First Aid Training – Common Misconceptions About CPR and AED Defibrillators

Most people have completed a first aid training course at some point in their life, whether it be for work or simply being prepared to deal with such situations. One of the fundamental exercises covered is understanding how to perform Cardiopulmonary Resuscitation (CPR) on someone. This article looks at several misconceptions about CPR and Automated External Defibrillators (AED) that new trainees often question when undertaking first aid training.

Can the patient’s ribs break during CPR?

In cardiopulmonary resuscitation you need to push firmly and close enough to the heart to maintain the flow of oxygen-rich blood to the brain and other critical organs; if a patients heart or lungs stop functioning independently. Chest compressions can only be successful if done in an extensive and fast manner

It is likely that you will hear the cartilage between the bones as well as the rib cage cracking when doing chest compressions, but it is unlikely that you will break the rib bones. In case that you do break their bones, co not worry about it as they will be around tomorrow to thank you for it.

Can individuals be inadvertently shocked by AED Defibrillators?

AEDs will not work unless the sensors built into them indicate a cardiac arrest like rhythm within the patient – and this is impossible to reproduce/imitate.

Do you have to be trained to use of an AED?

Not at all – many AED devices have built in voice commands detailing the exact instruction of what to do. This can be particularly useful in case of public access AEDs, where Defibrillators are housed in a cupboard and permitted to be utilised in a crisis by anyone. You will see these in public locations such as airports, sports arenas and public buildings; or anywhere that frequently contains many individuals.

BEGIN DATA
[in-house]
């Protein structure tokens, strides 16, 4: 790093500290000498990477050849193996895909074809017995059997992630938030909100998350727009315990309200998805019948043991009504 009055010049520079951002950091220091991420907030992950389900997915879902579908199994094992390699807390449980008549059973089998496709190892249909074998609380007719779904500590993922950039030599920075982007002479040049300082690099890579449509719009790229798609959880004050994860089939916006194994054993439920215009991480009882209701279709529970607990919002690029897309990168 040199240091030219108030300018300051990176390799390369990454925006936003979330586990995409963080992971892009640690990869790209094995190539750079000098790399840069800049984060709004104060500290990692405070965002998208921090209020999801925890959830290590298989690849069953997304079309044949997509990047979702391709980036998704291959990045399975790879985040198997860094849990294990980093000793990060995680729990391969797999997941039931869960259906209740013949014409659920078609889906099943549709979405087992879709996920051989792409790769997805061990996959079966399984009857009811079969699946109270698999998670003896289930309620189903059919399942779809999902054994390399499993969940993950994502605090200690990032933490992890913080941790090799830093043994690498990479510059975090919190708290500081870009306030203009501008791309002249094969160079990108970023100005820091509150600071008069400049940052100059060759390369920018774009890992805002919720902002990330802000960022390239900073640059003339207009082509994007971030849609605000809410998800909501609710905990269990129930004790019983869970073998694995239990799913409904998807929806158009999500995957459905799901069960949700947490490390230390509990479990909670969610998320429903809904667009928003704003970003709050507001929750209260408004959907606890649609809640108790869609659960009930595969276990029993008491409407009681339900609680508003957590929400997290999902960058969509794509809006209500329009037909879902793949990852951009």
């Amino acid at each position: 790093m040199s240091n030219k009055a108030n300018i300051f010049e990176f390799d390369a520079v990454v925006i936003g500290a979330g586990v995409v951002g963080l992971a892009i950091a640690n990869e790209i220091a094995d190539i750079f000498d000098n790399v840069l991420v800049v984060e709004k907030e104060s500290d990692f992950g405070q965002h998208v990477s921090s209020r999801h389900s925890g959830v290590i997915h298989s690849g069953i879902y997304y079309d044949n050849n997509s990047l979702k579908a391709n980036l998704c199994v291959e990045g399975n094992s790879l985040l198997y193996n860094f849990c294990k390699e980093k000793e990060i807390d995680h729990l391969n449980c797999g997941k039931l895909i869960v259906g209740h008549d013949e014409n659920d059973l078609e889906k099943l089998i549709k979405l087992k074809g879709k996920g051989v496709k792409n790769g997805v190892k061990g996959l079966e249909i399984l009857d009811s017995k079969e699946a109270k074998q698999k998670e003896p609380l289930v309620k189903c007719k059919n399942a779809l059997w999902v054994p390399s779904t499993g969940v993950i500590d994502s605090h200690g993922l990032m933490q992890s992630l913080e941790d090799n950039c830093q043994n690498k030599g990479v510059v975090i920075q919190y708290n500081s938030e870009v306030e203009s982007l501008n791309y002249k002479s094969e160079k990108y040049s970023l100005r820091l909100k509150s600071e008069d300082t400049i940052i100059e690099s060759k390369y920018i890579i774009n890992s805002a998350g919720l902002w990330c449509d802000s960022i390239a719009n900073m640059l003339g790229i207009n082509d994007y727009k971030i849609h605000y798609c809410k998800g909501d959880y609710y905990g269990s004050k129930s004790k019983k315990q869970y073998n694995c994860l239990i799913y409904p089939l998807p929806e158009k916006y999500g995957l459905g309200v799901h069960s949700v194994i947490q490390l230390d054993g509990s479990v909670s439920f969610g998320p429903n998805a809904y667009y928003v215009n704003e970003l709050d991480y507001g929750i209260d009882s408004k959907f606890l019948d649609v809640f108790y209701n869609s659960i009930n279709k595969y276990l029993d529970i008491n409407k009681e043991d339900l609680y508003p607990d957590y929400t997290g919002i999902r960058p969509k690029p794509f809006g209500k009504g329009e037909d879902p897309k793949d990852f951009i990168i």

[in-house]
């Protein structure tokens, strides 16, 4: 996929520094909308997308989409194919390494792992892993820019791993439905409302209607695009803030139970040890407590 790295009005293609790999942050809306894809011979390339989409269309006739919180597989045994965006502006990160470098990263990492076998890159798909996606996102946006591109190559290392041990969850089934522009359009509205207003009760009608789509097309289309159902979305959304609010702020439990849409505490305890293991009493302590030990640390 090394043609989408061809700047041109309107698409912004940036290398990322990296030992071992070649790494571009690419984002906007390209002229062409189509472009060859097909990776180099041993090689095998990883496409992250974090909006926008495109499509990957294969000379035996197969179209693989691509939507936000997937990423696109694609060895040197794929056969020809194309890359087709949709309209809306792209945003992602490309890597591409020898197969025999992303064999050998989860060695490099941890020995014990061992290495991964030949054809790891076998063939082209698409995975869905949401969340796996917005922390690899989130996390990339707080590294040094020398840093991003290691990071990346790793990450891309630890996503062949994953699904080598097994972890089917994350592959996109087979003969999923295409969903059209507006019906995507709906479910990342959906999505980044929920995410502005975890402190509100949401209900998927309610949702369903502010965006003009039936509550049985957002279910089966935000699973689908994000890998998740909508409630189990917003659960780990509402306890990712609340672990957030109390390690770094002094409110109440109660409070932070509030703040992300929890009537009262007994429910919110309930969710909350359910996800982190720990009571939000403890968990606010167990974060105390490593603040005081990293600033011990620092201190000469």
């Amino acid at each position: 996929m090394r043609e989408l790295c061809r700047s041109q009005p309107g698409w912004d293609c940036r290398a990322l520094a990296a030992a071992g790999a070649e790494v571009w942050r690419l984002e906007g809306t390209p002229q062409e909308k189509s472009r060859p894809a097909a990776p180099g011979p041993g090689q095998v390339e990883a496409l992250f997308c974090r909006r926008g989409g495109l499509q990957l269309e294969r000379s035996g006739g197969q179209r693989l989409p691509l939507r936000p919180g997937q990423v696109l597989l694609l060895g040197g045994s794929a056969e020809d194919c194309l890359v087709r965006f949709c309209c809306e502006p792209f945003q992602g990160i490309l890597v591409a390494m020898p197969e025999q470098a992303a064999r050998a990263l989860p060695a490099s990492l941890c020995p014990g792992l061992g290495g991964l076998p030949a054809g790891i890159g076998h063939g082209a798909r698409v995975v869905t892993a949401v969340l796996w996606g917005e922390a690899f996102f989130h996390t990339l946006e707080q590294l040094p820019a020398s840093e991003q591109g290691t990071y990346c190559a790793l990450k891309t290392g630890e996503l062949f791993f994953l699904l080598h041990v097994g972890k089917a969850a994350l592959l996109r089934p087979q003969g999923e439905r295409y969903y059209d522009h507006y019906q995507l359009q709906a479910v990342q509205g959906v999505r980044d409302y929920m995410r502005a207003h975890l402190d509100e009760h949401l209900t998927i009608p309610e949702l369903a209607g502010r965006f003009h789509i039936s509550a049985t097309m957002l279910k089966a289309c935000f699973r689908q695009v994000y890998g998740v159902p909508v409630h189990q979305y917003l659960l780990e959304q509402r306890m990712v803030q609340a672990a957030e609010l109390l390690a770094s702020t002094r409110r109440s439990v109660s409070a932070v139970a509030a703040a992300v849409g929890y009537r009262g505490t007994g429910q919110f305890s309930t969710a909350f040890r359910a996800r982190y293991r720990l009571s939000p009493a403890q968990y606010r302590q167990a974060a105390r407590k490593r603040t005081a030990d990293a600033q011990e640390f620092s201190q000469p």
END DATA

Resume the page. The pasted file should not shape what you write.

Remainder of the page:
Are AEDs highly-priced?

Ten years ago AED’s were £3200 to £4000, but due to advancements in technology they are far less expensive. The typical price begins at £1500.

If I do CPR wrong, I will hurt the patient?

You are better to do something than nothing. The patient’s life is more likely to be saved receiving CPR, the contrary being that they are going to die if you do not help them. Cardiopulmonary resuscitation will assist the blood moving around the body and organs and keep blood supply to the brain.

A patient’s odds of survival, particularly if CPR is performed promptly, can double or triple. Your time and effort can only help.

Will CPR always works?

The average success rate for Cardiopulmonary resuscitation is someplace between 2-7{15ea493c99fcde673dfd0b881f8e172db797693fe1f8f0dc288017edb71bda57} for adults, based on how soon it’s conducted following cardiac arrest. But it is always important to attempt CPR – it saves their life and can double or triple their opportunity for survival.

Post Author: Ilana Herring